The issue as to whether or not employers can require their employees to be vaccinated against COVID-19 continues to be a hot topic and has only been fuelled by the UK Government’s decision to make vaccinations compulsory for care home staff in England with effect from November 2021. Further, on 9 September 2021, the government launched a consultation on mandatory vaccination for frontline health and care staff.
So, what is the current position and what are the potential implications of this new legislation on the care home sector?
Background and context
The Office for National Statistics report that the deaths of over 40,000 residents in care homes are attributed to COVID-19, representing over a third of all COVID-19 deaths in England.
Whilst by April 2021, 81% of staff working in older people’s care homes had received their first vaccination, there are geographical differences throughout England with London homes showing only a 44% uptake for first doses. These figures are considered by the government to present a strong case for mandatory vaccination protocols, initially in care homes, but potentially across the wider health and social care sector.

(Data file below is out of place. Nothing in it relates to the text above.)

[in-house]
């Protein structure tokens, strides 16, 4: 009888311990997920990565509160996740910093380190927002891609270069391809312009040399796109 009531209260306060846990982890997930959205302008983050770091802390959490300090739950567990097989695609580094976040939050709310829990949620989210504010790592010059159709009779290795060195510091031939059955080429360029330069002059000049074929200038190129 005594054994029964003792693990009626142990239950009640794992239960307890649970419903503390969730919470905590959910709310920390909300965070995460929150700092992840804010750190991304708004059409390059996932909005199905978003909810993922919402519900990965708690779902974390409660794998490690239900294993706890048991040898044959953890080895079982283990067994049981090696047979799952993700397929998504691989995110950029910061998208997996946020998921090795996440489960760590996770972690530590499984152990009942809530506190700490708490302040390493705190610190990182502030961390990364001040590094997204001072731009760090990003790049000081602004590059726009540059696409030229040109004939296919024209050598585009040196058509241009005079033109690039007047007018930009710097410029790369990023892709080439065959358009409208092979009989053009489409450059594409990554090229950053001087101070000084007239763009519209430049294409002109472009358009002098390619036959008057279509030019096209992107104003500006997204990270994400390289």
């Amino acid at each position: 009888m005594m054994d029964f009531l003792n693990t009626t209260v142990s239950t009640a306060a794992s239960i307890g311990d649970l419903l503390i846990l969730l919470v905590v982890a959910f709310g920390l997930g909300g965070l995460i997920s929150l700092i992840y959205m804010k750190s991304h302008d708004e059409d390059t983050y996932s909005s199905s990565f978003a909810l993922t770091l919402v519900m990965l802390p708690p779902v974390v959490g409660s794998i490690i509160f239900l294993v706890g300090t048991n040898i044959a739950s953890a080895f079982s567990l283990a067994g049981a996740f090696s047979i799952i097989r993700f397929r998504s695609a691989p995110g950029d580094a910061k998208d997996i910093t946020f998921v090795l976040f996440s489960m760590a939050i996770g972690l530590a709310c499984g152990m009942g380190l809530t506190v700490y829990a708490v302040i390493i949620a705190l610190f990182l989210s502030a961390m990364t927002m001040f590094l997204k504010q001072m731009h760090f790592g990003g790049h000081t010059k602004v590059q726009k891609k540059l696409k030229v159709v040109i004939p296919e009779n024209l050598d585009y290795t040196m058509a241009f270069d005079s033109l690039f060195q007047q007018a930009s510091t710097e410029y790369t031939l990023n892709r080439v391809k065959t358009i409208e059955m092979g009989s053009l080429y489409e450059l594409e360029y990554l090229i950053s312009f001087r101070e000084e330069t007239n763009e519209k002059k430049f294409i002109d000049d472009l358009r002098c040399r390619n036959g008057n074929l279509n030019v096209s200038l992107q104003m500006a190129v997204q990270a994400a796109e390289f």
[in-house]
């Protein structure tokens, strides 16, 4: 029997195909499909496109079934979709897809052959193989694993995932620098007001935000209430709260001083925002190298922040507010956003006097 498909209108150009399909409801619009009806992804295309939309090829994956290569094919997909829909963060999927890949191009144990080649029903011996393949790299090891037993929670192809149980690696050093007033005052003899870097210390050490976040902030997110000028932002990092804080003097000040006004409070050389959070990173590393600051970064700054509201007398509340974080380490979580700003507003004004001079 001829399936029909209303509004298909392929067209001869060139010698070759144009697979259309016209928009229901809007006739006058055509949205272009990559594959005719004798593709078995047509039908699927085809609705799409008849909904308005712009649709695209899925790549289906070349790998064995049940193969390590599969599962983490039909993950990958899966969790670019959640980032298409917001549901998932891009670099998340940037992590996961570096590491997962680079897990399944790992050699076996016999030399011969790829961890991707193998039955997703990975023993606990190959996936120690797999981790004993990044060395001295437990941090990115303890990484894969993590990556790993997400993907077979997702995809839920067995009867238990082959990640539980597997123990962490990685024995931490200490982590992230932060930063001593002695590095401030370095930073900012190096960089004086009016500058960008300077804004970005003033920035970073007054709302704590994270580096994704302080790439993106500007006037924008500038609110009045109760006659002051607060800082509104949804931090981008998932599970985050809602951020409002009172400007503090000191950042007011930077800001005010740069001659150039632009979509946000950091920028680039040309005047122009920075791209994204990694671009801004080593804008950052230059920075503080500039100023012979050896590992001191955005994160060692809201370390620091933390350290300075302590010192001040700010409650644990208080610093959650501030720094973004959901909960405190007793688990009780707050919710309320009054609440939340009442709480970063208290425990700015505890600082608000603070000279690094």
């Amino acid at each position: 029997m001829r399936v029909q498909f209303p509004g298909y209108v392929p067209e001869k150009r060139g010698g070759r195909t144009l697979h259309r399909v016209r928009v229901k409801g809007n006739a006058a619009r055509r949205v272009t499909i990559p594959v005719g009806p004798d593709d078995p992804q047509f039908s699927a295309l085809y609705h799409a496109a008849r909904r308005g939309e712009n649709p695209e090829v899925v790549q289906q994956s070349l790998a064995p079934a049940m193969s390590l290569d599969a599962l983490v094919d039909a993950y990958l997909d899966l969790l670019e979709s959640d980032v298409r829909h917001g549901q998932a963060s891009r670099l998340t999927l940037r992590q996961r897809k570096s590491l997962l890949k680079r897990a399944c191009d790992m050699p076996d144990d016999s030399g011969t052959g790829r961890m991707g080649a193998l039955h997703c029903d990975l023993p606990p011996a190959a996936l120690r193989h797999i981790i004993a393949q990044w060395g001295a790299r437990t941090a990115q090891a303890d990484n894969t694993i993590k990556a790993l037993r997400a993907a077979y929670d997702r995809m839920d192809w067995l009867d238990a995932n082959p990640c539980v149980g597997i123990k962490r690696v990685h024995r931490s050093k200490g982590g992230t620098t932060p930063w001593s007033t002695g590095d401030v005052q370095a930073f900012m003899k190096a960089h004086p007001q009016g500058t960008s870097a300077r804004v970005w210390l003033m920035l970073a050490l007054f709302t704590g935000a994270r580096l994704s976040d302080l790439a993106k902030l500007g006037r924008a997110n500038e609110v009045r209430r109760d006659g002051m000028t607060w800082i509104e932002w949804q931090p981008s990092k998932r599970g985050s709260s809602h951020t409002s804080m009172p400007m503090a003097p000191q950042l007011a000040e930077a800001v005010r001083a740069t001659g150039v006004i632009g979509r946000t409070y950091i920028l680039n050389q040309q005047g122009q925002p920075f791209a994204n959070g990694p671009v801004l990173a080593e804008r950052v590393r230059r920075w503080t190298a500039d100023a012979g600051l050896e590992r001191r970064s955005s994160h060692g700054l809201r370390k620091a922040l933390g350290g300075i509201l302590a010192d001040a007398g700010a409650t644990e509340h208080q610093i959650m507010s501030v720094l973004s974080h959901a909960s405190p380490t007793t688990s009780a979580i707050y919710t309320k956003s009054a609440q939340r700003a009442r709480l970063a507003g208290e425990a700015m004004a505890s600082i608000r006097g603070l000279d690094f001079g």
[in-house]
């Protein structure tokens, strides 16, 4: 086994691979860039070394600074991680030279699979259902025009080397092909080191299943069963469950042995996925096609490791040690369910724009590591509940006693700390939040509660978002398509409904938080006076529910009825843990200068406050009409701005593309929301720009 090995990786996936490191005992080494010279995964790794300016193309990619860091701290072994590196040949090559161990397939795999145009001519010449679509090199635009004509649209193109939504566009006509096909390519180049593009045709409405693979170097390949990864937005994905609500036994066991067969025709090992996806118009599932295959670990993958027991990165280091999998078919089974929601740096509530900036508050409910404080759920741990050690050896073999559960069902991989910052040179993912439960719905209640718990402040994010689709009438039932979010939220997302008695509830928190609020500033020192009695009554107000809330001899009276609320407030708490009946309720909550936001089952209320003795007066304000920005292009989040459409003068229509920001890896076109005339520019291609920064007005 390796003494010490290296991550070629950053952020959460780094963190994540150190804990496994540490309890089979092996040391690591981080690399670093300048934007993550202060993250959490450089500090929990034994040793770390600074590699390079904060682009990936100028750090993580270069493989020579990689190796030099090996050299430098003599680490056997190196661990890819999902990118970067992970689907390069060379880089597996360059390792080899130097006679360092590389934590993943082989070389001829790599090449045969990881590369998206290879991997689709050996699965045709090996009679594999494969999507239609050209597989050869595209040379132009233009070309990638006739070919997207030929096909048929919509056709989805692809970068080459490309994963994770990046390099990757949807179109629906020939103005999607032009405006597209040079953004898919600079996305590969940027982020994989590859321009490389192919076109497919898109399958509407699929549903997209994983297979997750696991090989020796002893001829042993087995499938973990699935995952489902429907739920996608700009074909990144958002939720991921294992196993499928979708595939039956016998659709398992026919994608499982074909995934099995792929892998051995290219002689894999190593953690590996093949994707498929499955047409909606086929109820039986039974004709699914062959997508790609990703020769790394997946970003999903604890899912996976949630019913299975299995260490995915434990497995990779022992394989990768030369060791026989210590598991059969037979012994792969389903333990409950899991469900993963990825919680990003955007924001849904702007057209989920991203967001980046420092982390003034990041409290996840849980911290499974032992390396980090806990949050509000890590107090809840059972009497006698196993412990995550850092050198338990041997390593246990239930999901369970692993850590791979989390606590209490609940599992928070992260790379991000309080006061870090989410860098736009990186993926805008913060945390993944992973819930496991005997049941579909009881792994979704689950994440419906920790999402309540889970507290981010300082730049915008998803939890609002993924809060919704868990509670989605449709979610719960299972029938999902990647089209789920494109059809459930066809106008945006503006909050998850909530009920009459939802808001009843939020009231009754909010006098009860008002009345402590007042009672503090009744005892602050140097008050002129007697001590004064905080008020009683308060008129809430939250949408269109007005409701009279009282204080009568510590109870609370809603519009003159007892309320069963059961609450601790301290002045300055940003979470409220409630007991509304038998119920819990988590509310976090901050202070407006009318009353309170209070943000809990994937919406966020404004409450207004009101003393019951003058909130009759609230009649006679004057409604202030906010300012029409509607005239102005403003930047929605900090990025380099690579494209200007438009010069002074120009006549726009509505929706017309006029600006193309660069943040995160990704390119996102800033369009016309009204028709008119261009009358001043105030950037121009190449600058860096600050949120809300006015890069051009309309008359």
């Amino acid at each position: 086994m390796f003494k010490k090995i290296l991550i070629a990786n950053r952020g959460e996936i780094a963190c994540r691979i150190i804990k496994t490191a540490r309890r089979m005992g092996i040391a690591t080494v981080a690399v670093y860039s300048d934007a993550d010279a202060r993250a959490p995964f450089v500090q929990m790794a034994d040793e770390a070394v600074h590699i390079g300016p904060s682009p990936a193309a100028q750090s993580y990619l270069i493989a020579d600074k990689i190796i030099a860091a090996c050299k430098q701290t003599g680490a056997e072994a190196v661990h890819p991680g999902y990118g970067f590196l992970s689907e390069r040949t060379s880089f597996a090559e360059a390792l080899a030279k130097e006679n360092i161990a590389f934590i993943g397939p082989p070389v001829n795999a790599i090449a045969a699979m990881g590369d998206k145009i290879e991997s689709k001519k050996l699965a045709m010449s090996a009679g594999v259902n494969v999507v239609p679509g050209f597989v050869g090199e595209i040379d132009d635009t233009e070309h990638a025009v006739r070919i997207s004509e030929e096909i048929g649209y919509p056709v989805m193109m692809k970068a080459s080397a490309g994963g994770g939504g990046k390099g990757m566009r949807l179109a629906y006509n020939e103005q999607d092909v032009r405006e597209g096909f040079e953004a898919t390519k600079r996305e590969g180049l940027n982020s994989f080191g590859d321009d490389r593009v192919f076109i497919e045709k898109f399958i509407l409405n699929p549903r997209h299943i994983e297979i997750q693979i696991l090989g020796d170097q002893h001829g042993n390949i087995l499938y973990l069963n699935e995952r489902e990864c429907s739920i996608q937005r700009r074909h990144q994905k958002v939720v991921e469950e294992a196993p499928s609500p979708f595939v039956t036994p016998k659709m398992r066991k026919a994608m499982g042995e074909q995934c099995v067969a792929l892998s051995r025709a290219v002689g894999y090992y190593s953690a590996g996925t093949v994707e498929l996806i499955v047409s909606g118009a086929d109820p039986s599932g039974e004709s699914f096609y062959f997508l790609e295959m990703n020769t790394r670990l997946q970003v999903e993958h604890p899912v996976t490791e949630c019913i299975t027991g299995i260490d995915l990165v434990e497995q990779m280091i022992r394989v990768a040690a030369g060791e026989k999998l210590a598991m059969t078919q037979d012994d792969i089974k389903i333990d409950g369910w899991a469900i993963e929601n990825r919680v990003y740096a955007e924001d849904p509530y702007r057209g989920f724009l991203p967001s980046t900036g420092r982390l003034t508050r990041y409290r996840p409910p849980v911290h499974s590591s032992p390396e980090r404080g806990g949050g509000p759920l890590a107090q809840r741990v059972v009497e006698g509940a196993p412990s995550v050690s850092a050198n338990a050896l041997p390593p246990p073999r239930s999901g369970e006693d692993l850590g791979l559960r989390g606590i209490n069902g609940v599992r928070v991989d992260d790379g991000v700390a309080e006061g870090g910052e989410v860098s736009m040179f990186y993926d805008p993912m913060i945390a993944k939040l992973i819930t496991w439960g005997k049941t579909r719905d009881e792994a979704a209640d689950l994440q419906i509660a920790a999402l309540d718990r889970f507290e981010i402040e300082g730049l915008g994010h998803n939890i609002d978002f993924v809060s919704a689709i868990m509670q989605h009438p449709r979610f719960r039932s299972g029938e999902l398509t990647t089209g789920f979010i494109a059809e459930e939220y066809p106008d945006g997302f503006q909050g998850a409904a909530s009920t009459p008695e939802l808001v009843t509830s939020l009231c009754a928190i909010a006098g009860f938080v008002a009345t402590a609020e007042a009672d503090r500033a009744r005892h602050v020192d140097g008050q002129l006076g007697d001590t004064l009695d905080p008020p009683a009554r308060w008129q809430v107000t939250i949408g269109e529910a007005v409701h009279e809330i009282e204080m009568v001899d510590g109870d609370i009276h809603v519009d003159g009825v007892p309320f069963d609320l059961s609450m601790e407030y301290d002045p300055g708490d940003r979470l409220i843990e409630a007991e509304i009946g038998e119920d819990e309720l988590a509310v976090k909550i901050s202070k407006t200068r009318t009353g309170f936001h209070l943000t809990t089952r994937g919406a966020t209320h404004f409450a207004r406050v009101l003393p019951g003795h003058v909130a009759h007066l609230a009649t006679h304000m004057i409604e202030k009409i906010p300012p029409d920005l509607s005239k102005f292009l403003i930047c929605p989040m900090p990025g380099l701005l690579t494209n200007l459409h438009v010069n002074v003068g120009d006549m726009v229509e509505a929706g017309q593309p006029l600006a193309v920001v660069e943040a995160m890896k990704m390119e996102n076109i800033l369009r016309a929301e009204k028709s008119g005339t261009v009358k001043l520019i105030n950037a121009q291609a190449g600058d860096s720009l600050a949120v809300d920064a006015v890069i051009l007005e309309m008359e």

Were vaccinations mandatory before the pandemic?
Last year, Prime Minister Boris Johnson urged people to get the COVID-19 vaccination, but emphasised that it will not be mandatory, adding that compulsion was "not part of our culture or ambition". However, that is not to say there has not been a compulsory vaccination in the UK before. The Vaccination Act 1853 made it compulsory for all children born after 1 August 1853 to be vaccinated against smallpox during their first three months of life.
In the more recent past, the Public Health (Control of Disease) Act 1984 specifically states that individuals cannot be compelled to undergo any mandatory “medical treatment”, which includes vaccinations. Nevertheless, employers could seek to insist on vaccinations where an employee’s contract of employment included an express contractual requirement for them to be vaccinated. However, any such clause would need to be very carefully and clearly drafted to be effective.
Such contractual requirements are likely to become more commonplace, as employers continue to look for ways to ensure the safety of their staff and those they come into contact with.